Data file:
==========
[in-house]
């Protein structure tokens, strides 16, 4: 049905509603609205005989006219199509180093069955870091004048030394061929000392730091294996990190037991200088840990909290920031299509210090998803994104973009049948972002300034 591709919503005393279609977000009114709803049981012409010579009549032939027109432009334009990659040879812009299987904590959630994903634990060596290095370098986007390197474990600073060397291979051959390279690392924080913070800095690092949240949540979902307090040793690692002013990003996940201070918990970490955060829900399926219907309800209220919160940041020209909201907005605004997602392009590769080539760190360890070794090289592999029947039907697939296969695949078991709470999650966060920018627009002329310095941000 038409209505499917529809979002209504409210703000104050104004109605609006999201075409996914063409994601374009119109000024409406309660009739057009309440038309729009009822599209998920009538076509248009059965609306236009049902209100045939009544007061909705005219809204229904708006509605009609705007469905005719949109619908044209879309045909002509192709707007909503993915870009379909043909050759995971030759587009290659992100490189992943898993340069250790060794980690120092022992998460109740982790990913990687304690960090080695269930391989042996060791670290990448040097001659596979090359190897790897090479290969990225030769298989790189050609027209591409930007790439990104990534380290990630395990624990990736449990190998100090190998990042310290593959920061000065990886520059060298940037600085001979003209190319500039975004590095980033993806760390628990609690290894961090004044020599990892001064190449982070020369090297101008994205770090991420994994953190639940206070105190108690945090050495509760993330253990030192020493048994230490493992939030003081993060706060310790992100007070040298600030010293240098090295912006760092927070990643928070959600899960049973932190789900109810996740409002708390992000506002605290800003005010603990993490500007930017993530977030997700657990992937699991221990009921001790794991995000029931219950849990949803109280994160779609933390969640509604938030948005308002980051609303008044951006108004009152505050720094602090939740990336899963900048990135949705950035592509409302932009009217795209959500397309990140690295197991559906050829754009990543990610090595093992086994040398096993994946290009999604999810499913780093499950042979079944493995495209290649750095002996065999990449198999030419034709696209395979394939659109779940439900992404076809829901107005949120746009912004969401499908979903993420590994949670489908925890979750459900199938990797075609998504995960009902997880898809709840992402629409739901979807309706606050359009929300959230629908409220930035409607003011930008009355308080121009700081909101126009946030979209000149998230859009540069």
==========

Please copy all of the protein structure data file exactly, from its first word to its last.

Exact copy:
[in-house]
């Protein structure tokens, strides 16, 4: 049905509603609205005989006219199509180093069955870091004048030394061929000392730091294996990190037991200088840990909290920031299509210090998803994104973009049948972002300034 591709919503005393279609977000009114709803049981012409010579009549032939027109432009334009990659040879812009299987904590959630994903634990060596290095370098986007390197474990600073060397291979051959390279690392924080913070800095690092949240949540979902307090040793690692002013990003996940201070918990970490955060829900399926219907309800209220919160940041020209909201907005605004997602392009590769080539760190360890070794090289592999029947039907697939296969695949078991709470999650966060920018627009002329310095941000 038409209505499917529809979002209504409210703000104050104004109605609006999201075409996914063409994601374009119109000024409406309660009739057009309440038309729009009822599209998920009538076509248009059965609306236009049902209100045939009544007061909705005219809204229904708006509605009609705007469905005719949109619908044209879309045909002509192709707007909503993915870009379909043909050759995971030759587009290659992100490189992943898993340069250790060794980690120092022992998460109740982790990913990687304690960090080695269930391989042996060791670290990448040097001659596979090359190897790897090479290969990225030769298989790189050609027209591409930007790439990104990534380290990630395990624990990736449990190998100090190998990042310290593959920061000065990886520059060298940037600085001979003209190319500039975004590095980033993806760390628990609690290894961090004044020599990892001064190449982070020369090297101008994205770090991420994994953190639940206070105190108690945090050495509760993330253990030192020493048994230490493992939030003081993060706060310790992100007070040298600030010293240098090295912006760092927070990643928070959600899960049973932190789900109810996740409002708390992000506002605290800003005010603990993490500007930017993530977030997700657990992937699991221990009921001790794991995000029931219950849990949803109280994160779609933390969640509604938030948005308002980051609303008044951006108004009152505050720094602090939740990336899963900048990135949705950035592509409302932009009217795209959500397309990140690295197991559906050829754009990543990610090595093992086994040398096993994946290009999604999810499913780093499950042979079944493995495209290649750095002996065999990449198999030419034709696209395979394939659109779940439900992404076809829901107005949120746009912004969401499908979903993420590994949670489908925890979750459900199938990797075609998504995960009902997880898809709840992402629409739901979807309706606050359009929300959230629908409220930035409607003011930008009355308080121009700081909101126009946030979209000149998230859009540069």